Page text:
June 2014

Elderflower 790 xxx
photos by gluttonforlife

6.30.14 June Hot Links & a Summer Giveaway!

Nature is orchestrating her botanical display with flawless timing, as usual. Just as the irises are fading, the peonies explode and by the time they're drooping, here come the elderflowers and milkweed blossoms! In the fields and hedgerows, wild berries are setting up and soon we will be vying for them with the birds, chipmunks and foxes. Our neighbor's enormous jasmine bushes that have (happily) grown up and over our dividing fence are in full bloom and their dazzling perfume fills every corner of our little cottage. The garden grows by leaps and bounds every night as we sleep. Carpenter ants seem to have broken ground on a demolition project inside the window frame behind our bed and their incessant gnawing is rather horrifying. (The exterminator is on his way.) It's officially summer! To celebrate, I'm sharing my latest list of obsessions and recommendations...and I've got a delicious giveaway for one lucky reader...
Ralph Waldo Emerson —
Live in the sunshine, swim the sea, drink the wild air…
Cookies1 790 xxx
photos by gluttonforlife

6.24.14 Freshly Minted

As soon as you can start eating out of your own garden, do. That connection between your hands and the earth—quite literally the fruits of your labor—is immensely satisfying. If all you can have is a couple of potted tomato plants on your fire escape, or a window box full or herbs, that is already plenty. I heard some chef talking recently about how one of the most important things he learned from Thomas Keller was to snip herbs from the garden right before adding them to a dish. They carry a special freshness and intensity of flavor. Right now I can step outside and have chervil, basil, chives, tarragon, rosemary, summer savory, cilantro, Vietnamese cilantro, parsley, dill, lovage, shiso, lemon balm, lemon verbena and several kinds of mint at my fingertips. That sounds like bragging, doesn't it? And what does any of it have to do with chocolate cookies?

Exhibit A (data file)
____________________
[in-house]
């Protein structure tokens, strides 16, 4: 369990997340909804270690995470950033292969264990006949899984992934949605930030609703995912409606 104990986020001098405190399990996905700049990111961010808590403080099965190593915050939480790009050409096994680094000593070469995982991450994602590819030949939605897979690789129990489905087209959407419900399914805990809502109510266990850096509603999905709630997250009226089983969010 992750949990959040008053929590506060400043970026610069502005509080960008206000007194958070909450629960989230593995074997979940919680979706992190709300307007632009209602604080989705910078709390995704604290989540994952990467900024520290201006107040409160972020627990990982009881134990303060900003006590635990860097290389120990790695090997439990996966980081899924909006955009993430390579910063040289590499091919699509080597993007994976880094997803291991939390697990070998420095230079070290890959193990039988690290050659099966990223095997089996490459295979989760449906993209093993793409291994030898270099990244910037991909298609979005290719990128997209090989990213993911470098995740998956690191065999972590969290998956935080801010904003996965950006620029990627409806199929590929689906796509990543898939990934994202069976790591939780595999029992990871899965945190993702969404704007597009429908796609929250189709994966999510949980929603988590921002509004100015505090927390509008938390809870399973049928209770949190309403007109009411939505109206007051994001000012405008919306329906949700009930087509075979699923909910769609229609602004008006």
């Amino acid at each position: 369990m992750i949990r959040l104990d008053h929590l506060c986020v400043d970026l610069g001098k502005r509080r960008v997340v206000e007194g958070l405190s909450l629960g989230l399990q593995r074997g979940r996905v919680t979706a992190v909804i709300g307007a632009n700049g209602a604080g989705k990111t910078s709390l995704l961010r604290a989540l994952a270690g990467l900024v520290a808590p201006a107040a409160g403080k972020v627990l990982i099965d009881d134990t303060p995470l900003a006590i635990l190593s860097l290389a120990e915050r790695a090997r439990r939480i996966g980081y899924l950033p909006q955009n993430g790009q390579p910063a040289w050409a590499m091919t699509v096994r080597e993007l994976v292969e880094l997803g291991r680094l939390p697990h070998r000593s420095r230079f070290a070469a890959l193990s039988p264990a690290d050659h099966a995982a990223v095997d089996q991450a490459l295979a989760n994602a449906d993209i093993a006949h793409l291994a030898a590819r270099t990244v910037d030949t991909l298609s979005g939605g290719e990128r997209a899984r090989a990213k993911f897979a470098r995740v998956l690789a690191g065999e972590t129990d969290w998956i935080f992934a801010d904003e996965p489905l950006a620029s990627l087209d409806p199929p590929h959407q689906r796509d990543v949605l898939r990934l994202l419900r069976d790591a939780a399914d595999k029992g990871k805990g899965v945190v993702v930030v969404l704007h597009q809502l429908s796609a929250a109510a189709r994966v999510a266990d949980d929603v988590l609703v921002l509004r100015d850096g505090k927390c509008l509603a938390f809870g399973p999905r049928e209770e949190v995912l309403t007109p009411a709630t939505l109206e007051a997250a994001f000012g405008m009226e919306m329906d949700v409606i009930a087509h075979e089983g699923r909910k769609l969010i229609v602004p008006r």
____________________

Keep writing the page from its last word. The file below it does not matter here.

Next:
Pablo Neruda —
Green was the silence, wet was the light, the month of June trembled like a butterfly.
Cottage 790 xxx
house & garden photos by george billard; food photos by gluttonforlife

6.17.14 Outside In

This is summer upstate: Tiny hummingbirds perched on the branch of the redbud tree, their scarlet throats glistening in the morning sun. Thick hops vines twining up the barn. Rising early to the impossibly loud birdsong and air so fresh it's like a cool hand on a fevered brow. Lazy dinners in the screened-in porch, as the sky darkens and the fireflies wink. The hot thrill of bear sightings. Ticks, ticks, everywhere. The sound of ice in the cocktail shaker announcing the end of the workday. Cold cherries. Shades of green so various the mind boggles. Whole fish on the grill. Canoe trips across the reservoir to the waterfall. Hands plunged into the damp earth. Foraging for wild berries. Memories of summers past—camp, swimming holes, fresh corn, cookouts, family picnics. Nostalgia, penetrating and bittersweet. Let me take you down...